4-3 Computational Design of High-Toughness Alloys

-Magnesium-Alloy Design from Electronic-Structure Calculations-

Fig.4-6  Atomic models of the interfaces

Fig.4-6 Atomic models of the interfaces

Relaxed atomic configurations of the (1) (1011), (2) (1012), and (3) (3032) TBs in pure Mg. Possible segregation sites used in the DFT calculations are shown by A to F in each interface.

 

Fig.4-7  (a) Ideal work of interfacial-separation in terms of site occupation (12.5%?100%). (b) Fracture-toughness relationships between experiments and simulations

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Fig.4-7 (a) Ideal work of interfacial-separation in terms of site occupation (12.5 %–100 %). (b) Fracture-toughness relationships between experiments and simulations

We investigated the effect of alloying elements on the toughness with respect to the occupation. The negative and positive values correspond to weakening and strengthening effect, respectively. The calculated values are in good agreement with the experimental ones. Thus, we can predict the potential candidate for alloying elements which improve the toughness.

 


Mg alloys are promising candidates for next-generation lightweight structural materials in terms of energy and environmental conservation, especially for use in transportation equipment. However, widespread application of wrought-Mg alloys is limited by their low formability at room temperature. This low formability is caused by their low ductility and fracture toughness. The former is because of their strong plastic anisotropy originating from their hexagonal close-packed (HCP) structure and the latter is attributed to the intrinsic features of their electronic structure.

An important property for improving formability is fracture toughness, because pure Mg is intrinsically brittle, with local strain concentration occurring at twin boundaries (TBs) and cracks mainly propagating along these boundaries. We have systematically investigated the fracture toughness of Mg-X binary alloys from the viewpoint of the effects of solute elements. In the present study, we introduce an electronic-structure-based approach combined with fracture mechanics to understand the effect of solute elements upon the interfacial fracture of Mg alloys. Rather than solely focusing upon the segregation energy at the surface and interface, we focus on the comprehensive mechanism caused by the electronic structure, which dominates cohesion or decohesion of the interfacial fracture.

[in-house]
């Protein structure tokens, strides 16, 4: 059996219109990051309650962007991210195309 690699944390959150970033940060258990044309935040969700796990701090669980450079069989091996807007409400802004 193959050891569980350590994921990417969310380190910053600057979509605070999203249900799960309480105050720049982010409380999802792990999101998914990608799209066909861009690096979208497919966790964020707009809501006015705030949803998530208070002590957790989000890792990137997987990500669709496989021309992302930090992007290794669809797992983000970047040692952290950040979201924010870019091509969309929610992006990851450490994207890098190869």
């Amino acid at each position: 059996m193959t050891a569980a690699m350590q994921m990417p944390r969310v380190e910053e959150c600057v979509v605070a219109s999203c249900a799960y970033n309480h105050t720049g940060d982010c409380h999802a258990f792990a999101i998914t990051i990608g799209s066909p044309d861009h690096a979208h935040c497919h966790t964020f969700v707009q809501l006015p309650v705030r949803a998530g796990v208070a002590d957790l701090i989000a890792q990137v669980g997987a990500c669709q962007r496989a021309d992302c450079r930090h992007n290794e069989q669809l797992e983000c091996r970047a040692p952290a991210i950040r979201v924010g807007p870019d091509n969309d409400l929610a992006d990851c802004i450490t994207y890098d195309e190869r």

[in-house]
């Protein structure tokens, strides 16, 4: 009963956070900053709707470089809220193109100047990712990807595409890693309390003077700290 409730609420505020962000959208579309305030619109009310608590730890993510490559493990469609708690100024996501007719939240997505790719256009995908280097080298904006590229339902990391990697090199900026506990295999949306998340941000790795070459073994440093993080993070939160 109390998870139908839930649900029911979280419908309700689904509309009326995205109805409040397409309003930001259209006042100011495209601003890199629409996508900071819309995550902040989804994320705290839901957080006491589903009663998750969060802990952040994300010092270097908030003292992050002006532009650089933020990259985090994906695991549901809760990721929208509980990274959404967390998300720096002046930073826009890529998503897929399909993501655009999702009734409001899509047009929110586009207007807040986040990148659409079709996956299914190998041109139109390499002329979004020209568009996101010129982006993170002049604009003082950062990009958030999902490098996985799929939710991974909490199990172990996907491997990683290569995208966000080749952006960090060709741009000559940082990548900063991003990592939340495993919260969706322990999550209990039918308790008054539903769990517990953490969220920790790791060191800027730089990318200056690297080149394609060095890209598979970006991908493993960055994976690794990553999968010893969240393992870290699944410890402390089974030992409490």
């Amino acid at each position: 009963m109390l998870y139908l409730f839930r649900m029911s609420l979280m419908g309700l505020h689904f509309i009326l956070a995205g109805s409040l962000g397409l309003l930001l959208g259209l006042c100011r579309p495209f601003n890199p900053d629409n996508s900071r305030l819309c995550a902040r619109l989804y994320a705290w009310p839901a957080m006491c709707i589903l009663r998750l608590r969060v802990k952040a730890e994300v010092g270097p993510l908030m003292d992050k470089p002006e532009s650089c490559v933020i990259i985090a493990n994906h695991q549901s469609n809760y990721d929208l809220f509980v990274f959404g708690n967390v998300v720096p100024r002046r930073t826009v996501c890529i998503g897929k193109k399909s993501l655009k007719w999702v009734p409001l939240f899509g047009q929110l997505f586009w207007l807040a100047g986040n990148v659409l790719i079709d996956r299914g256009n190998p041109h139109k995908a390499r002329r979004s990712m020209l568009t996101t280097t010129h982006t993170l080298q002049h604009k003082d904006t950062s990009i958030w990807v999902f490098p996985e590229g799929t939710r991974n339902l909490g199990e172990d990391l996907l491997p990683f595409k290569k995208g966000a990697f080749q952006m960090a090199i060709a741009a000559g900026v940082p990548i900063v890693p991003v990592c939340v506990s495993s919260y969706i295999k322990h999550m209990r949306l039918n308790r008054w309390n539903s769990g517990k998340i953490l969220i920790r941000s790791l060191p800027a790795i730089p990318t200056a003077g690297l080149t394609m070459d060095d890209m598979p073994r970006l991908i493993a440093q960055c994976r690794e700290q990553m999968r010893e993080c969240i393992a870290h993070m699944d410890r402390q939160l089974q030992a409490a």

Fig.4-6 shows atomic models of typical TBs observed in experiments. We constructed several types of TB configurations to investigate the effects of various solute elements upon the ideal work of interfacial separation. Three different TBs were constructed to investigate differences in the type of boundary, including energetically stable and unstable boundaries. The free-surface energy was evaluated, together with the interfacial energy and the energy-based Griffith criterion for crack propagation was applied.

The difference in the ideal work of interfacial separation between the Mg-M alloys and pure Mg in terms of the occupancy at the TB site for the (1012) TBs is summarized in Fig.4-7(a), with positive values corresponding to solutes with toughness. The values for Li, Ca, Sn, and Pb are very small or negative, indicating that these elements cause segregation-induced embrittlement at the interface. On the other hand, the other solutes show positive values and Zr has the highest among them. Finally, we compare the calculated values with experiments in Fig.4-7(b), where our prediction shows good agreement with the experimental values and the toughness is indeed improved by the Zr solute.

We conclude that the electronic interactions of both the bulk and the surface and their difference characterize the fracture toughness of binary alloys. We hope that computational simulations will play a more important role in the effective approach for new-alloy design.

This work was supported by the Japan Society for the Promotion of Science (JSPS) KAKENHI Grant-in-Aid for Scientific Research (C) (No.16K06714).


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